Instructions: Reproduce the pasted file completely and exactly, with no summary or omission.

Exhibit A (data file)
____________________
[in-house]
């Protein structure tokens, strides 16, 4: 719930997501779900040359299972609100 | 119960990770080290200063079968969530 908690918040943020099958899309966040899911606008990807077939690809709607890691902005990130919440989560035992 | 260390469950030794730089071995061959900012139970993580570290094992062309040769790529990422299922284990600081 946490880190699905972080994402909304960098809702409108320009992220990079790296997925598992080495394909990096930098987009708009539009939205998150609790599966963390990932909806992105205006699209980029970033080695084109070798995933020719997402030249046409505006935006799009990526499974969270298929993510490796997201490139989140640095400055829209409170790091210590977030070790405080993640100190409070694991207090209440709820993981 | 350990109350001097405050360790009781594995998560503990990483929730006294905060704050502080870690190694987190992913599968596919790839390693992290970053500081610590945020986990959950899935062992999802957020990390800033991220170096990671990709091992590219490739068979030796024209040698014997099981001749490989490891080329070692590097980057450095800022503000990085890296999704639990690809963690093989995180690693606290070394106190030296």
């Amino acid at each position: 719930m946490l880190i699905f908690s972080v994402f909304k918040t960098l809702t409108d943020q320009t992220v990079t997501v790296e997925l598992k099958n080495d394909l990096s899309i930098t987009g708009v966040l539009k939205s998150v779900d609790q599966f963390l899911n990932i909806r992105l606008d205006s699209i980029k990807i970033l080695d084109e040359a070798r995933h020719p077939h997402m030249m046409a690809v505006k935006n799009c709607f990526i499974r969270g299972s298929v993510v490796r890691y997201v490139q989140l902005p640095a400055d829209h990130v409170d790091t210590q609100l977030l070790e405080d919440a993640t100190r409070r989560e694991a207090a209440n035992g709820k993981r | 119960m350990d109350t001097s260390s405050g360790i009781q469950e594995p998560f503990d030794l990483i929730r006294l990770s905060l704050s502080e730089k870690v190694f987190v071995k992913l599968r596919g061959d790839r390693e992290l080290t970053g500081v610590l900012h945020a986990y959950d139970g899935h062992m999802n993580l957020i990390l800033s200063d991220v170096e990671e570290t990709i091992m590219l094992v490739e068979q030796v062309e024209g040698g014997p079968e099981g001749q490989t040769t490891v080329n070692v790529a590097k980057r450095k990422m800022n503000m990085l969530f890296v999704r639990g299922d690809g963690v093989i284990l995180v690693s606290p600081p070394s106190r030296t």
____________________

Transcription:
[in-house]
């Protein structure tokens, strides 16, 4: 719930997501779900040359299972609100 | 119960990770080290200063079968969530 908690918040943020099958899309966040899911606008990807077939690809709607890691902005990130919440989560035992 | 260390469950030794730089071995061959900012139970993580570290094992062309040769790529990422299922284990600081 946490880190699905972080994402909304960098809702409108320009992220990079790296997925598992080495394909990096930098987009708009539009939205998150609790599966963390990932909806992105205006699209980029970033080695084109070798995933020719997402030249046409505006935006799009990526499974969270298929993510490796997201490139989140640095400055829209409170790091210590977030070790405080993640100190409070694991207090209440709820993981 | 350990109350001097405050360790009781594995998560503990990483929730006294905060704050502080870690190694987190992913599968596919790839390693992290970053500081610590945020986990959950899935062992999802957020990390800033991220170096990671990709091992590219490739068979030796024209040698014997099981001749490989490891080329070692590097980057450095800022503000990085890296999704639990690809963690093989995180690693606290070394106190030296």
């Amino acid at each position: 719930m946490l880190i699905f908690s972080v994402f909304k918040t960098l809702t409108d943020q320009t992220v990079t997501v790296e997925l598992k099958n080495d394909l990096s899309i930098t987009g708009v966040l539009k939205s998150v779900d609790q599966f963390l899911n990932i909806r992105l606008d205006s699209i980029k990807i970033l080695d084109e040359a070798r995933h020719p077939h997402m030249m046409a690809v505006k935006n799009c709607f990526i499974r969270g299972s298929v993510v490796r890691y997201v490139q989140l902005p640095a400055d829209h990130v409170d790091t210590q609100l977030l070790e405080d919440a993640t100190r409070r989560e694991a207090a209440n035992g709820k993981r | 119960m350990d109350t001097s260390s405050g360790i009781q469950e594995p998560f503990d030794l990483i929730r006294l990770s905060l704050s502080e730089k870690v190694f987190v071995k992913l599968r596919g061959d790839r390693e992290l080290t970053g500081v610590l900012h945020a986990y959950d139970g899935h062992m999802n993580l957020i990390l800033s200063d991220v170096e990671e570290t990709i091992m590219l094992v490739e068979q030796v062309e024209g040698g014997p079968e099981g001749q490989t040769t490891v080329n070692v790529a590097k980057r450095k990422m800022n503000m990085l969530f890296v999704r639990g299922d690809g963690v093989i284990l995180v690693s606290p600081p070394s106190r030296t």